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If you don’t know ‘Carnival,’ where you been?

Notting Hill is one of the biggest street carnivals in the World, overtaken only by Rio de Janeiro, Brazil. With 2 million visitors over the August Bank Holiday Weekend, Notting Hill Carnival this year will be more poignant due to the proximity of Grenfell Tower.

What is Carnival?

Revellers dance amongst the serious attendees who play ‘mas’ every year. Mas being the masquerade band with elaborate colourful costumes worn by the dancers, representing Caribbean culture.  Dedicated groups all over London plan their themes from a year in advance, then start to execute the designs of the costumes at the beginning of the following year. Each detail whether glitter or beading or feather is painstakingly applied by hand, to each outfit.

How did it all start?

From completely different backgrounds, Trinidadian Claudia Jones and part Russian part Native American Rhaune Laslett both had the same goal, to see unity in the community amidst the racial tensions by bringing together those from Africa, Eastern Europe, the Caribbean, Ireland and India during the late 1950s and early 1960s.

Jones organised the first indoor Caribbean Carnival, while Laslett, who was an established figure in the community, later organised an outdoor carnival in Notting Hill.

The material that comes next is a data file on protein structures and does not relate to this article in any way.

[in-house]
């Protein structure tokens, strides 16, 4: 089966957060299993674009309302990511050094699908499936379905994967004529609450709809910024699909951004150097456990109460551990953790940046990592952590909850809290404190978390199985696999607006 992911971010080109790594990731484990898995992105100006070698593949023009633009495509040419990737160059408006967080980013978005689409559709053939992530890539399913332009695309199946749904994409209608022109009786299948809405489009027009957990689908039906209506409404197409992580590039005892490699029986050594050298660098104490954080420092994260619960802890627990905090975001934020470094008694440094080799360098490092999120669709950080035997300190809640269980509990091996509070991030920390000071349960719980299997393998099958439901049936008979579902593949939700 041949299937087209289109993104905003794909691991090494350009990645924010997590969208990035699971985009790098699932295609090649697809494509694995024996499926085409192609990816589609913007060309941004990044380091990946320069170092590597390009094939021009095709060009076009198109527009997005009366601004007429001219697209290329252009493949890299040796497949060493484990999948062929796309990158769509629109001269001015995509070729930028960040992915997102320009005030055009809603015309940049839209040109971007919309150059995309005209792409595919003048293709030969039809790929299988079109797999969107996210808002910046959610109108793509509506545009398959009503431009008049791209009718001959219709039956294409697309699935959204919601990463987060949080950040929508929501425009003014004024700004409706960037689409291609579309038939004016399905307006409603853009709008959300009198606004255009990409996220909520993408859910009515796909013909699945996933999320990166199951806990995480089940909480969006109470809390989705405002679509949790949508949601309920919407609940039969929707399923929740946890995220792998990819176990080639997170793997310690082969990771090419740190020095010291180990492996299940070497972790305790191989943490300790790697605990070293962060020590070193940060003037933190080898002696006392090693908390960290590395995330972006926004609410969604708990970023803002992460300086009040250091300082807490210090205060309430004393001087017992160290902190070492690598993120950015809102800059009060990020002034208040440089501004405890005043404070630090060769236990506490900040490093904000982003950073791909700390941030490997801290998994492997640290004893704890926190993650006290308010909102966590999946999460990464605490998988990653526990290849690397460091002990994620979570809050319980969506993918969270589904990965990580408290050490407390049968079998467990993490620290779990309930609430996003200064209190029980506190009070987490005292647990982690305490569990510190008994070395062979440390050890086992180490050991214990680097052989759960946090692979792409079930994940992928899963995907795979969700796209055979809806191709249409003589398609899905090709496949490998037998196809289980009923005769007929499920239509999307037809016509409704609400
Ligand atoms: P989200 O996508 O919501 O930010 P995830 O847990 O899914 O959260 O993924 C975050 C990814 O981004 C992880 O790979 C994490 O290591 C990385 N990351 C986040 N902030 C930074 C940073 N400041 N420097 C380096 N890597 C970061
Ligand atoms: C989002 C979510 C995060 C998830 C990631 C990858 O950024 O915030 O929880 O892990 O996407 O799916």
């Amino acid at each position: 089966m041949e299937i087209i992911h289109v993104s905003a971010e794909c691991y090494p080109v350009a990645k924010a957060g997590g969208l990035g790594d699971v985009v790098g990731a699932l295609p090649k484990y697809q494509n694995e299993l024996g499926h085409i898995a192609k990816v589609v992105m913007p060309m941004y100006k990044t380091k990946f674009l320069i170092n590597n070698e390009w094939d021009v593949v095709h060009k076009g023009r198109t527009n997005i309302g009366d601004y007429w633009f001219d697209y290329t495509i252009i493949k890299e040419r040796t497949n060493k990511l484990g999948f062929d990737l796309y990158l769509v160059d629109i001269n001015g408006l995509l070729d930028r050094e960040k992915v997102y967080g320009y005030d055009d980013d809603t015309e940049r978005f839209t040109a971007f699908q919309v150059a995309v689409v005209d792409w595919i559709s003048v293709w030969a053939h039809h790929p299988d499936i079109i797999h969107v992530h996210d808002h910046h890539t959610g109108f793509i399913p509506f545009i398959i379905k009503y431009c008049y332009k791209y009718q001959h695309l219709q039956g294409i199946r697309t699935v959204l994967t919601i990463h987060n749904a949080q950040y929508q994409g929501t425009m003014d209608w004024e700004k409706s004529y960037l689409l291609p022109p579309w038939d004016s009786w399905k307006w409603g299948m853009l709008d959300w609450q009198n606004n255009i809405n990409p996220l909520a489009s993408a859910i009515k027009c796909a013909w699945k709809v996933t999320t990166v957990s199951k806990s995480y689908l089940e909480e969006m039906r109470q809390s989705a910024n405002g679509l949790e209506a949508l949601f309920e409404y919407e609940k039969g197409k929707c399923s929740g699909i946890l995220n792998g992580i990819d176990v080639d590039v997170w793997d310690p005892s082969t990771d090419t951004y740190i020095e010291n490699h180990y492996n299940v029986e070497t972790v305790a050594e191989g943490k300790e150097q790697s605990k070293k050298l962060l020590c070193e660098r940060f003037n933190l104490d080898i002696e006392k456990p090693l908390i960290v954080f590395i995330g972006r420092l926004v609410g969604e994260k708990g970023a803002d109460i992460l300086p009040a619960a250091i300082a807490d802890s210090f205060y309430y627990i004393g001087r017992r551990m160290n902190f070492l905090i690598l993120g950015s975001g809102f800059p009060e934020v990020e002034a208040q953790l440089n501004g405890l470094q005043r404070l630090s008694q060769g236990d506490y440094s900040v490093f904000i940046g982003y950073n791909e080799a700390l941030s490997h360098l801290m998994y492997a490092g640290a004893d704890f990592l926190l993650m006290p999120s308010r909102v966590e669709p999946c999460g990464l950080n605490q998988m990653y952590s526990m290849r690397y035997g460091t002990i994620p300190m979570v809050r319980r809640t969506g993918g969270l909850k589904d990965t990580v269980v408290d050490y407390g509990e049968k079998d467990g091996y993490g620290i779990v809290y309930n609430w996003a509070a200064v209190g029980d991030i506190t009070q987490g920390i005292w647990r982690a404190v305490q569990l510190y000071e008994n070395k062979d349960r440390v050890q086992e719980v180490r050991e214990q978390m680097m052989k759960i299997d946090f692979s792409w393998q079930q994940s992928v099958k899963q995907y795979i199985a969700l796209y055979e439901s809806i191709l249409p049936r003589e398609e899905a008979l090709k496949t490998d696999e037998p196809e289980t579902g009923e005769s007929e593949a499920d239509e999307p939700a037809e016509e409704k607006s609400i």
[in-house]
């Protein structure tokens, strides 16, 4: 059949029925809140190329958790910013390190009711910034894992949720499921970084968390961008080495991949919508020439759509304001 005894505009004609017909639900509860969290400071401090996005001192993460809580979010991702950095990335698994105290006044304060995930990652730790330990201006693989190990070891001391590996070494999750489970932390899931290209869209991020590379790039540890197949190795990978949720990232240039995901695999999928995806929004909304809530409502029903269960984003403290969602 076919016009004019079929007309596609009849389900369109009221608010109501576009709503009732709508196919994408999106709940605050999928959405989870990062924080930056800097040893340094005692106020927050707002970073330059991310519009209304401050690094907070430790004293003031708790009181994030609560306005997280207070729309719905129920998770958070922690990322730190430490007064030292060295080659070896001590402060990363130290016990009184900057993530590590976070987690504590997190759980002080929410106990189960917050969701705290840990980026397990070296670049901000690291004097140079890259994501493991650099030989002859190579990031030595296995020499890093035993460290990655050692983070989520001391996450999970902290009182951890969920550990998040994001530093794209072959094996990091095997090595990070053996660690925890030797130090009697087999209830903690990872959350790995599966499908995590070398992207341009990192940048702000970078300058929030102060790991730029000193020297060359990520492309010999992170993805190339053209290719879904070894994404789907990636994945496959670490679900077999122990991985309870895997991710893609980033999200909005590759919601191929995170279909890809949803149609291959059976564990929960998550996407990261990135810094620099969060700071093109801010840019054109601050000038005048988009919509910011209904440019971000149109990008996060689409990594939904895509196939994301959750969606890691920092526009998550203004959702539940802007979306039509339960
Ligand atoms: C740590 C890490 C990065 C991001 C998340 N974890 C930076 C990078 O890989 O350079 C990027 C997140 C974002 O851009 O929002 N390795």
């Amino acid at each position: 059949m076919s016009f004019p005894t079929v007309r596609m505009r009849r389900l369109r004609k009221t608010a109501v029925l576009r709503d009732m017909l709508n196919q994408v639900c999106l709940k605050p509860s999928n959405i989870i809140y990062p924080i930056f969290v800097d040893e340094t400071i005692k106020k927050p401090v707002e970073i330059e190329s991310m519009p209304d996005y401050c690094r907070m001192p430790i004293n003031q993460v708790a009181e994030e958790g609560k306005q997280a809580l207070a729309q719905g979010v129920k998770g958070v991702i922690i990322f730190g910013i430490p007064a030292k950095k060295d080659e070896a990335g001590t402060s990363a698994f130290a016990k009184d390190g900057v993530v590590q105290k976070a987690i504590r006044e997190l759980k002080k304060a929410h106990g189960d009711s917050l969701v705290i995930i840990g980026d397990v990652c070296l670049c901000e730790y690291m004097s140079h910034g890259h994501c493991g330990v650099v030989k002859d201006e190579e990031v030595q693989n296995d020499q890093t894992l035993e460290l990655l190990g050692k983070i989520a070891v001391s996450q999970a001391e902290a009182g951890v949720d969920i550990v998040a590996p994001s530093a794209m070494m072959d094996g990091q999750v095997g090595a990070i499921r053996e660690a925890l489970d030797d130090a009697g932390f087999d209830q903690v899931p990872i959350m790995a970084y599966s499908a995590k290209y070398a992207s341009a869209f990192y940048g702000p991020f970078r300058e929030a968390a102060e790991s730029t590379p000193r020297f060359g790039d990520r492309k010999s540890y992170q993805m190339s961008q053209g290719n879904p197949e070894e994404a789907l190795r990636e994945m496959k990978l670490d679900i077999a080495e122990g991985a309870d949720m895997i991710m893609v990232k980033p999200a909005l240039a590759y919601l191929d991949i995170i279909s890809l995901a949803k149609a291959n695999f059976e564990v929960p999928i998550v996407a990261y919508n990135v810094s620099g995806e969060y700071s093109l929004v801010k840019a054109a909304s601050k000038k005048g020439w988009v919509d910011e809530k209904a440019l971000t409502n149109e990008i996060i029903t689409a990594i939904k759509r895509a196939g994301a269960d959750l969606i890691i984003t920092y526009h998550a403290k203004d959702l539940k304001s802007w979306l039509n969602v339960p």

Food at carnival

No Caribbean celebration is complete without food. Whether you want the whole works – jerk pork or jerk chicken with rice and peas, or curry goat and rice with fried plantains; or maybe you want something tasty like a patty and coco bread while on the go? Notting Hill Carnival has it all. Washed down with rum punch or coconut water, this really is the place to sample the delights of the Caribbean.

Music at carnival

Like the food, music is a must. With sound systems playing Reggae, Soca, Calypso, RnB, Drum and Base, to name a few, visitors will be spoilt for choice.

If you can’t get to Notting Hill, but want to sample delicious food while listening to your favourite soca tracks, come along to Rudie’s this weekend. There may not be any dancing police men, but you’re guaranteed a warm welcome.